Thanks to TWOCC, I was invited to perform at the conference this year, because they were hosting and sponsoring a concert called Ascension in the Park. Like the white man in those old Verizon commercials, I wandered the Mazzoni Center looking for author, TWOCC board member and the organizer of the concert, Lady Dane Edidi. When I finally spotted her, she was glowing in all red, leaning up against a pillar. Here was a woman I had fiercely admired from a distance for years, standing there, statuesque and gorgeous. “Dane!” I shrieked, running towards her with open arms. Of course naturally, we selfied together as well. 

<i>Me and Dane meeting for the first time at Mazzoni</i>
Photo by Dane Edidi, Instagram
Me and Dane meeting for the first time at Mazzoni

Later that day, they both spoke at the Plenary. It was being held in a large conference room.  Hundreds gathered as five women I deeply respected took the stage. The plenary was opened by Samantha Jo Dato, TWOCC leader and conference coordinator.  On the plenary speaking that day was Lady Dane Edidi, Lourdes Ashley Hunter, Lexi Adsit and Caprice Carathans. They all told stories. They spoke of the love and respect they had for each other. They spoke for the love and respect that the room was filled with for them. One of my favorite quotes came from Caprice, a black trans elder. “In your twenties. Learn something. In your thirties, do something. In your forties, make something. In your fifties, give something back,” she said with a warm wisdom.

While Caprice spoke I looked around the room. It hit me. In my small town, my daily life as a trans woman of color is commodified. I am forced to assimilate to survive where I live. For the first time in three years, I did not care if I was passing. I did not care if people noticed me. For the first time ever, I was in a space completely honed and crafted by trans people. That was probably one of the most moving and earth shattering moments of the event for me.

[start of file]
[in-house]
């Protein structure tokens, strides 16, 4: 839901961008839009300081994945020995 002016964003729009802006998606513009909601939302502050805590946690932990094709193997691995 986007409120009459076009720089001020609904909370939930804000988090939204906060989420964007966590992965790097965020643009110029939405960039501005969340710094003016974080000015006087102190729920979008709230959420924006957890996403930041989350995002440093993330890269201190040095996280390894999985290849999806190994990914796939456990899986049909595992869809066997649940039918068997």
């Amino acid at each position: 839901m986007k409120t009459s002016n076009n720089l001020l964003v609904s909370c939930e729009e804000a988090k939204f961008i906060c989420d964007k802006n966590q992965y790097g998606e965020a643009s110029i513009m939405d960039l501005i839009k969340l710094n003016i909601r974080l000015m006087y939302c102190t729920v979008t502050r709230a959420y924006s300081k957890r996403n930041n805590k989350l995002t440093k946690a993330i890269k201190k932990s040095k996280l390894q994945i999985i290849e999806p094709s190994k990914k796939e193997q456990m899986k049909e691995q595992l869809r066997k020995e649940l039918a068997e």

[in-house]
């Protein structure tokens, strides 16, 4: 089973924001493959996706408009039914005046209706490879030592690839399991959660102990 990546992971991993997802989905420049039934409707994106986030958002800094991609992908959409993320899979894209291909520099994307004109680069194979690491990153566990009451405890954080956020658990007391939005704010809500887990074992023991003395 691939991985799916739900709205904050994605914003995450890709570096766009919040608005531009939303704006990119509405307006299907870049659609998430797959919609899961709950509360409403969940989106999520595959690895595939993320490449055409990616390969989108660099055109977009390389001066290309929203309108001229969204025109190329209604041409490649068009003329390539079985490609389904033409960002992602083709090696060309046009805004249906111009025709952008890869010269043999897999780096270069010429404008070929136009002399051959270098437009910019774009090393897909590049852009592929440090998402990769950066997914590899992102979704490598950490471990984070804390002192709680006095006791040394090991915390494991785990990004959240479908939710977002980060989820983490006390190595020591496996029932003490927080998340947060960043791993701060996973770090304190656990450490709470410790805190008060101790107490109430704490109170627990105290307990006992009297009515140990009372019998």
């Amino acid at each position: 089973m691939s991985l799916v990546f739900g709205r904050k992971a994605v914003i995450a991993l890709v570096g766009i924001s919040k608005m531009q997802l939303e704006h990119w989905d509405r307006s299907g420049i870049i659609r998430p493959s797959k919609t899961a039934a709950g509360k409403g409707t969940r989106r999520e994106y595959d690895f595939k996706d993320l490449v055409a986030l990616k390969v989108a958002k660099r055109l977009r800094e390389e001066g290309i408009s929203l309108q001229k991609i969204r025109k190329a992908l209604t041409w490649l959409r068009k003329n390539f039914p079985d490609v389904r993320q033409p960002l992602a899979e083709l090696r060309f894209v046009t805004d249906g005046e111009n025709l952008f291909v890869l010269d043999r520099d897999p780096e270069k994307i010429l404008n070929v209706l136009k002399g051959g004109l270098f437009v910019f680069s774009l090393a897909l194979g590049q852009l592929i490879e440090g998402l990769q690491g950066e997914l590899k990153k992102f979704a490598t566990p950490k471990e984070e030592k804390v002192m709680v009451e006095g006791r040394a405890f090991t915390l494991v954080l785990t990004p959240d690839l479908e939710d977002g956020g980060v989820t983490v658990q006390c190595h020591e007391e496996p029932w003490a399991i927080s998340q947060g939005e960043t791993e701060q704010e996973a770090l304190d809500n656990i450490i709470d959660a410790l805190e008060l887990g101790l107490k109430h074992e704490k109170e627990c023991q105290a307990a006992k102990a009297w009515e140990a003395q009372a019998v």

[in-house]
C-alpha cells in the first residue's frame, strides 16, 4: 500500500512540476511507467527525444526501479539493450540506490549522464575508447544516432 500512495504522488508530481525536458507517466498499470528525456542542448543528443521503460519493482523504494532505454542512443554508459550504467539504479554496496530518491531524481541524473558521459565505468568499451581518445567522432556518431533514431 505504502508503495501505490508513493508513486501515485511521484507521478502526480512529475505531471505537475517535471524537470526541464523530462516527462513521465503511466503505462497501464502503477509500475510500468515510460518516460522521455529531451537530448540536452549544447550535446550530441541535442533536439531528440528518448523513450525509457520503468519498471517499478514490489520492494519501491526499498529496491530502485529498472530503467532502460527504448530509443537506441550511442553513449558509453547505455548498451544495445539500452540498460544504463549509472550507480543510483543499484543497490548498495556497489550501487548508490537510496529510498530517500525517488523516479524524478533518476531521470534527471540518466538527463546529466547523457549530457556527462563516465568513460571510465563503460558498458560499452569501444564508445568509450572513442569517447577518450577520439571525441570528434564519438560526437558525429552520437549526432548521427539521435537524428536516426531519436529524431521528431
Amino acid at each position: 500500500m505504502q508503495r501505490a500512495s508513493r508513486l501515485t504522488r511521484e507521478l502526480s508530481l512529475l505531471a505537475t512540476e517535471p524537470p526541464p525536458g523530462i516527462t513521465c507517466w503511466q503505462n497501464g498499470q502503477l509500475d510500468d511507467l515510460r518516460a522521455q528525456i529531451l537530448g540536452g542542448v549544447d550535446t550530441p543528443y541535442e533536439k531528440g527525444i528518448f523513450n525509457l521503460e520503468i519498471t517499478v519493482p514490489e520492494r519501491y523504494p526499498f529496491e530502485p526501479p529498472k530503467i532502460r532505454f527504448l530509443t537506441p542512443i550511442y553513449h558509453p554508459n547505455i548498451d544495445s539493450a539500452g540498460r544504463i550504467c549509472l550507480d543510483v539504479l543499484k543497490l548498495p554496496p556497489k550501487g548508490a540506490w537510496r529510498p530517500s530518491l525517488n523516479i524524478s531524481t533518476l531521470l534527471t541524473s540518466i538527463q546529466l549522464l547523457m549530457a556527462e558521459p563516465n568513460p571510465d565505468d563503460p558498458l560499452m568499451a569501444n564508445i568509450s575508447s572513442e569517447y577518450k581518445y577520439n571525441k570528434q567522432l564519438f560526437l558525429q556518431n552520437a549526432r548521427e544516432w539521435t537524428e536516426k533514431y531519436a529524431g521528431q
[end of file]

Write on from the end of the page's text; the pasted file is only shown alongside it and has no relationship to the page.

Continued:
<i>Dane Edidi, Caprice Carathans, Lexi Adsit, Lourdes Ashley Hunter and Samantha Jo Dato (From L to R) pose together for a ph
Photo by King Texas
Dane Edidi, Caprice Carathans, Lexi Adsit, Lourdes Ashley Hunter and Samantha Jo Dato (From L to R) pose together for a photo op at the plenary

That first day I really began to see the effects of PTHC. The streets of Philadelphia had been overtaken by beautiful trans and gender non-conforming folks. They were everywhere. Especially at Ascension, the free concert TWOCC hosted and sponsored the next day. Naturally I was pumped, having played very few out of state shows since my transition. This concert was special for a number of reasons, and not just for me. Ascension wound up being the first black trans event, curated and sponsored for and by trans people of color in the history of the festival.  As we each got up on that stage, we fluttered. We laid our souls bear through song, poem and community. Masses gathered as the names of our fallen sisters were spoken. The names of fallen black trans women rang through the streets of Philly like bells of liberation. Locals walked up off the sidewalk, with their arms crossed just to listen. It was a profound moment for us all, to witness trans people of color carving out space in an area usually dominated by cisgender people to observe our prowess. I had never been more proud to be a trans woman of color in my life until that day.